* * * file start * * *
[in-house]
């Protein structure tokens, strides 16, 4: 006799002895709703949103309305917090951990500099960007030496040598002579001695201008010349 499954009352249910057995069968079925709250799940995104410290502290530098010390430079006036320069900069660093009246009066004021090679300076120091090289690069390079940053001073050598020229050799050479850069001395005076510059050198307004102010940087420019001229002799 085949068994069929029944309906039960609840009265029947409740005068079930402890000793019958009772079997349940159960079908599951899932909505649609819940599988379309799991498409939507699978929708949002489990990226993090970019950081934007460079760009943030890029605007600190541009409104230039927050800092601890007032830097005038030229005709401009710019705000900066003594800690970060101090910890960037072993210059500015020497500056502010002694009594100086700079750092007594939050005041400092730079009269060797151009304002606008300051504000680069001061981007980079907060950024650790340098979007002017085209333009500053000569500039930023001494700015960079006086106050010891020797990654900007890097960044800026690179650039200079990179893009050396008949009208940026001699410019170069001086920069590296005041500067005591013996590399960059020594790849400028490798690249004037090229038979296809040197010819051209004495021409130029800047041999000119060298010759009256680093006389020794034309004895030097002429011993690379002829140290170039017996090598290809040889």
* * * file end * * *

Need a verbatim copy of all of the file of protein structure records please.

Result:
[in-house]
């Protein structure tokens, strides 16, 4: 006799002895709703949103309305917090951990500099960007030496040598002579001695201008010349 499954009352249910057995069968079925709250799940995104410290502290530098010390430079006036320069900069660093009246009066004021090679300076120091090289690069390079940053001073050598020229050799050479850069001395005076510059050198307004102010940087420019001229002799 085949068994069929029944309906039960609840009265029947409740005068079930402890000793019958009772079997349940159960079908599951899932909505649609819940599988379309799991498409939507699978929708949002489990990226993090970019950081934007460079760009943030890029605007600190541009409104230039927050800092601890007032830097005038030229005709401009710019705000900066003594800690970060101090910890960037072993210059500015020497500056502010002694009594100086700079750092007594939050005041400092730079009269060797151009304002606008300051504000680069001061981007980079907060950024650790340098979007002017085209333009500053000569500039930023001494700015960079006086106050010891020797990654900007890097960044800026690179650039200079990179893009050396008949009208940026001699410019170069001086920069590296005041500067005591013996590399960059020594790849400028490798690249004037090229038979296809040197010819051209004495021409130029800047041999000119060298010759009256680093006389020794034309004895030097002429011993690379002829140290170039017996090598290809040889």